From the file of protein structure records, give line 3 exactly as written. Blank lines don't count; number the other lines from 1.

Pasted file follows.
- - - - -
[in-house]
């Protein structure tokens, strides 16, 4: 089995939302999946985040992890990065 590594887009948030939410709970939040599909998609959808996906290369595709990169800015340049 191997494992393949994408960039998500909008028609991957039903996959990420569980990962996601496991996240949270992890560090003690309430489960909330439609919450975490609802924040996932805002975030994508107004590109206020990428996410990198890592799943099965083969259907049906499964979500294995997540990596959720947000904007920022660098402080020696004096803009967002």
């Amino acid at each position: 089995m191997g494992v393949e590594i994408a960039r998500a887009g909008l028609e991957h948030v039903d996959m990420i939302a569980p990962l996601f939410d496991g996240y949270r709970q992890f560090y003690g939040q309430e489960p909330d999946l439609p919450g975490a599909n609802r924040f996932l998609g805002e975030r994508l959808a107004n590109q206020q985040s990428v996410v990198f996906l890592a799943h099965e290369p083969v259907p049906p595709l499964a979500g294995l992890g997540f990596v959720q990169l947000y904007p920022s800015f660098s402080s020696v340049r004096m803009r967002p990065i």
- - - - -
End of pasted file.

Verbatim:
């Amino acid at each position: 089995m191997g494992v393949e590594i994408a960039r998500a887009g909008l028609e991957h948030v039903d996959m990420i939302a569980p990962l996601f939410d496991g996240y949270r709970q992890f560090y003690g939040q309430e489960p909330d999946l439609p919450g975490a599909n609802r924040f996932l998609g805002e975030r994508l959808a107004n590109q206020q985040s990428v996410v990198f996906l890592a799943h099965e290369p083969v259907p049906p595709l499964a979500g294995l992890g997540f990596v959720q990169l947000y904007p920022s800015f660098s402080s020696v340049r004096m803009r967002p990065i």